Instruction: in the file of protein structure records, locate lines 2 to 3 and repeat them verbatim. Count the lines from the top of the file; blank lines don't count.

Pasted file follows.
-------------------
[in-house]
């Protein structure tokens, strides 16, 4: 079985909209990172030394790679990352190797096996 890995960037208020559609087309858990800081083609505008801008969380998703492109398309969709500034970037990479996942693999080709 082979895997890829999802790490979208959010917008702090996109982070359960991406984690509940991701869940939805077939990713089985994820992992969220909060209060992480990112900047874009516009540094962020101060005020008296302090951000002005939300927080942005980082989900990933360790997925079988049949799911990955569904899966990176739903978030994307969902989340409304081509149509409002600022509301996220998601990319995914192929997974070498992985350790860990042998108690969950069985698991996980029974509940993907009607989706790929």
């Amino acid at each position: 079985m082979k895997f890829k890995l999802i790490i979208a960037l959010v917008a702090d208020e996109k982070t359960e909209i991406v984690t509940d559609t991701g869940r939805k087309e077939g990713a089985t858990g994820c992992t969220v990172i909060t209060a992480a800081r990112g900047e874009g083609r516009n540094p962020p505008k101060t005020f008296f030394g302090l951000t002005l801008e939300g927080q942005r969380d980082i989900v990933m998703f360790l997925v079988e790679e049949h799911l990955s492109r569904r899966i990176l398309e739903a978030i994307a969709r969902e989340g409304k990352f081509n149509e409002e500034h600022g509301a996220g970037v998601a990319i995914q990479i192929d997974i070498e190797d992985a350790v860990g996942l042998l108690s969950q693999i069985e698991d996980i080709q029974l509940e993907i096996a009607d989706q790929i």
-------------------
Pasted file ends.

């Protein structure tokens, strides 16, 4: 079985909209990172030394790679990352190797096996 890995960037208020559609087309858990800081083609505008801008969380998703492109398309969709500034970037990479996942693999080709 082979895997890829999802790490979208959010917008702090996109982070359960991406984690509940991701869940939805077939990713089985994820992992969220909060209060992480990112900047874009516009540094962020101060005020008296302090951000002005939300927080942005980082989900990933360790997925079988049949799911990955569904899966990176739903978030994307969902989340409304081509149509409002600022509301996220998601990319995914192929997974070498992985350790860990042998108690969950069985698991996980029974509940993907009607989706790929």
């Amino acid at each position: 079985m082979k895997f890829k890995l999802i790490i979208a960037l959010v917008a702090d208020e996109k982070t359960e909209i991406v984690t509940d559609t991701g869940r939805k087309e077939g990713a089985t858990g994820c992992t969220v990172i909060t209060a992480a800081r990112g900047e874009g083609r516009n540094p962020p505008k101060t005020f008296f030394g302090l951000t002005l801008e939300g927080q942005r969380d980082i989900v990933m998703f360790l997925v079988e790679e049949h799911l990955s492109r569904r899966i990176l398309e739903a978030i994307a969709r969902e989340g409304k990352f081509n149509e409002e500034h600022g509301a996220g970037v998601a990319i995914q990479i192929d997974i070498e190797d992985a350790v860990g996942l042998l108690s969950q693999i069985e698991d996980i080709q029974l509940e993907i096996a009607d989706q790929i």